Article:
First paragraph steal:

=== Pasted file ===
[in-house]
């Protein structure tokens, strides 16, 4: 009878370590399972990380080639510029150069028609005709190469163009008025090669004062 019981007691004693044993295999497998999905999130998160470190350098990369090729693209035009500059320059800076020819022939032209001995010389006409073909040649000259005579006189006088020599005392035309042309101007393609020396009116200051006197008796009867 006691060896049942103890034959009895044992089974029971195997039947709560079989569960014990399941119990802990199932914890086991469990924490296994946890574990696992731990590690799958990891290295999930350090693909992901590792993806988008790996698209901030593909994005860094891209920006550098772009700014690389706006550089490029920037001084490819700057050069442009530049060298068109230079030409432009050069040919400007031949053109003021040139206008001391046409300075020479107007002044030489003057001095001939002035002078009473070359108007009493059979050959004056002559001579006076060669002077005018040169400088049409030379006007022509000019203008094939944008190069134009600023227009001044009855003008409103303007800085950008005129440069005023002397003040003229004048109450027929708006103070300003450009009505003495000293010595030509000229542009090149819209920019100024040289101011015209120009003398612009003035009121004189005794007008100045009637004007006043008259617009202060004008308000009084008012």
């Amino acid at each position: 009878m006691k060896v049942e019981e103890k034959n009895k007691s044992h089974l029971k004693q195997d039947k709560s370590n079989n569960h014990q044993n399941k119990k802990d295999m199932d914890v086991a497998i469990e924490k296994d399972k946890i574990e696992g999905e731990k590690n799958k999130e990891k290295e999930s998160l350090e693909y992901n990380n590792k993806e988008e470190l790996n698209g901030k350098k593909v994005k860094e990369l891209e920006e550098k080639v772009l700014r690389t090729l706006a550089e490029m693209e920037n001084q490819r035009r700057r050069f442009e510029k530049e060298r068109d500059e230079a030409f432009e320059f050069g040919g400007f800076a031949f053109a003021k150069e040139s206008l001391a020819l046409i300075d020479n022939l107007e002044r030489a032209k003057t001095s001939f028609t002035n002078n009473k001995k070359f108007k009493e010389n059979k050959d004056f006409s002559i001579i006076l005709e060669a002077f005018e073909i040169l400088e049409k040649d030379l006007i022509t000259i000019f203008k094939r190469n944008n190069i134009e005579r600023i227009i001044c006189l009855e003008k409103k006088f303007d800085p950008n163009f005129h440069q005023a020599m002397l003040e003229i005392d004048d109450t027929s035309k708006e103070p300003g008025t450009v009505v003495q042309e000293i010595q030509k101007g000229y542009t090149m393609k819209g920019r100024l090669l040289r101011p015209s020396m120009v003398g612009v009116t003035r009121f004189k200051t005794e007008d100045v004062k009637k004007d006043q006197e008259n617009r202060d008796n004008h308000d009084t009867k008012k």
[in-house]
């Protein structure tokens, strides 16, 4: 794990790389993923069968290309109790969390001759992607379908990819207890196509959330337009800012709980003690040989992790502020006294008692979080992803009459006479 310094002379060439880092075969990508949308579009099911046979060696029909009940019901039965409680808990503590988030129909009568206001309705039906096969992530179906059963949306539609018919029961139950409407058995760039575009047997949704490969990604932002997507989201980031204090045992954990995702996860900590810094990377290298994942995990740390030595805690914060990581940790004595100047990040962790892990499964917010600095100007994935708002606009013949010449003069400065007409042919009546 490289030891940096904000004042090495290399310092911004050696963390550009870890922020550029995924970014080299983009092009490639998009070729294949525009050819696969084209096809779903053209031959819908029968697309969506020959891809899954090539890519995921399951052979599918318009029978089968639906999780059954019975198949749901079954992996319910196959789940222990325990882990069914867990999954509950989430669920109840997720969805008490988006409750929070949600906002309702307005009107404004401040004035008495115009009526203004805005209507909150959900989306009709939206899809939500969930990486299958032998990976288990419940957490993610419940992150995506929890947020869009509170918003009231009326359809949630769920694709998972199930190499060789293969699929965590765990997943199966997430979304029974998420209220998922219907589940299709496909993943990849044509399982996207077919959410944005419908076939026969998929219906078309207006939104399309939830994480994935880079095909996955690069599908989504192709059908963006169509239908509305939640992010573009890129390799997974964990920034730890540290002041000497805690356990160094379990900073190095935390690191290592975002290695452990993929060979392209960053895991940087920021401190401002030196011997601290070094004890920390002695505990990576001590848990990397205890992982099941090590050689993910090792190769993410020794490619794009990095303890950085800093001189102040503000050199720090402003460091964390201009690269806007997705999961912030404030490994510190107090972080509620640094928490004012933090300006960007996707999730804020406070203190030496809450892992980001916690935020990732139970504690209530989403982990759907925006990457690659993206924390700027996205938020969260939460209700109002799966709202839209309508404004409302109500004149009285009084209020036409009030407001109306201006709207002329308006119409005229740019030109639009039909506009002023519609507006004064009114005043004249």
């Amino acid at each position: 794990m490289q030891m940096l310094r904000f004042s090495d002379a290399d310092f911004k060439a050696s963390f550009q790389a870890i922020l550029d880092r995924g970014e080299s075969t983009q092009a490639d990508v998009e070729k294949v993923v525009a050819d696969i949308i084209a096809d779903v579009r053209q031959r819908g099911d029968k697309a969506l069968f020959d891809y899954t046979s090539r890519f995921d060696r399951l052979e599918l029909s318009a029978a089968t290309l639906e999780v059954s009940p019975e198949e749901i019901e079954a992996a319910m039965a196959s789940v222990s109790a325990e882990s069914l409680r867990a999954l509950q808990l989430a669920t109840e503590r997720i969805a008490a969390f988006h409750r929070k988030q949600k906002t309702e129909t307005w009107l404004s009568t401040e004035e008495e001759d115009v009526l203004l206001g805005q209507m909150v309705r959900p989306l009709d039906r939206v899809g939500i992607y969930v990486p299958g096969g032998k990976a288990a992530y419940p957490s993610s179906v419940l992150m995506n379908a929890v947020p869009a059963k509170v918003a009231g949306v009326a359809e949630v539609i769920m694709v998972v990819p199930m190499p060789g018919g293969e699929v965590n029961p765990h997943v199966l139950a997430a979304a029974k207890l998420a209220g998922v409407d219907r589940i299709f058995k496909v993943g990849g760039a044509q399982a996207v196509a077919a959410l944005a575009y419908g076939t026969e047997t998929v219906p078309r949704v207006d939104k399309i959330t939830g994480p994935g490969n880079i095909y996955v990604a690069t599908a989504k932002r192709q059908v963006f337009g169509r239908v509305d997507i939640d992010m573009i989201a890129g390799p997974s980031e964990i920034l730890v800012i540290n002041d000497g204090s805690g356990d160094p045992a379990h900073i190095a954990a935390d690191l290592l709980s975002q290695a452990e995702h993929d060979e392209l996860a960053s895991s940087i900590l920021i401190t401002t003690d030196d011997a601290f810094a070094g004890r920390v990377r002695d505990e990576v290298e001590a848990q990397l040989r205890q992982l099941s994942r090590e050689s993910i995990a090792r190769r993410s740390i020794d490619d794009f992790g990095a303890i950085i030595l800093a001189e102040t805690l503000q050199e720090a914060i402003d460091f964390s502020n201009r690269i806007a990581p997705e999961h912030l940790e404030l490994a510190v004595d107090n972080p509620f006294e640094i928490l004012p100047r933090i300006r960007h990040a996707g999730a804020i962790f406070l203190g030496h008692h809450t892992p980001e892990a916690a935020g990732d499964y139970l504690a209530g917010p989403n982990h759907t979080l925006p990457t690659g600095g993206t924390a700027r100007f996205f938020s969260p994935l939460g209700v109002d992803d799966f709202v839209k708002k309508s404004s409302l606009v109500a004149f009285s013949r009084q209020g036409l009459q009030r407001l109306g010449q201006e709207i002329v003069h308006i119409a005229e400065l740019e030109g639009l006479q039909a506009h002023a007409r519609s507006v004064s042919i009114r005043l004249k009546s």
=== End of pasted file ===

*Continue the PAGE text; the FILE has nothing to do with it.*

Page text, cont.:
In Christian religions, saints are considered intermediaries between humans and God, and they have often given voice to the needs of communities during hard times, such as natural disasters, invasions, migrations, and other social, economic, and political conflicts. Thus in late fifth‐century Paris, Geneviève is said to have brought together the Parisians terrified by Attila the Hun and to have led them peacefully to pray and prevail against the barbarians. In Afro‐Cuban religion, orishas (saints) also have this function, but their voice is distinctly African, Caribbean, and Cuban. They maintain a connection to a world originating in Africa and marked by the realities of the slave trade and maroon resistance, the struggle for independence from Spain from the 1860s to the 1890s, the Spanish‐American War of 1898, the subsequent American dominion of Cuba until 1959, and the Cuban Revolution and its aftermath, including fifty years of the U.S. trade and culture embargo against Fidel Castro’s regime. Unlike Christian saints, Cuban orishas maintain a deep connection to the political resistance of societies in which secrecy and community are primordial. Afro‐Cuban saints have first and foremost resisted projects of imperial dominance and internal repression. The figure central to this mystique of resistance has been the cimarrón or fugitive slave. Since the wars of independence from Spain the major heroes of Cuban independence—Antonio Maceo, José Martí, Che Guevara, and Fidel Castro—have had to reconcile these two projects, that of the state and that of an Afro‐Cuban religion, and thus in their assembly of the Cuban nation to weave strands of beliefs and practices that remain distinctively African or Afro‐Cuban. I will be making the point that these are indeed heroes in the strict sense of the term; they, much like the cimarrón, have through their deeds become inseparable from the narrative of the Cuban state and, precisely because of the areligious (and especially anti‐Catholic) strand in the national project, have ended up playing the part of saints or holy men both in Cuba and in other places. All the heroes/saints whom I review here are dead, with the exception of Fidel Castro, who temporarily transferred his power to his brother Raúl in 2006 and in 2008 resigned all his official functions and is in ill health. In the case of Martí, Maceo, and Che Guevara, their having suffered martyrdom and death has made them indispensable not only to the present regime in Cuba but also to the average Cuban. They are more alive for being dead, and Castro is in fact more powerful for being frail. Indeed, I would argue that Fidel has never been more important to Cubans as, contrary to what most Americans and Cuban exiles believe, many Cubans on the island argue that nothing is done without Fidel’s consent or the interpretation of his consent and insist that his present abdication from power proves to them that he does love Cuba and the Cuban people more than he loves his own post.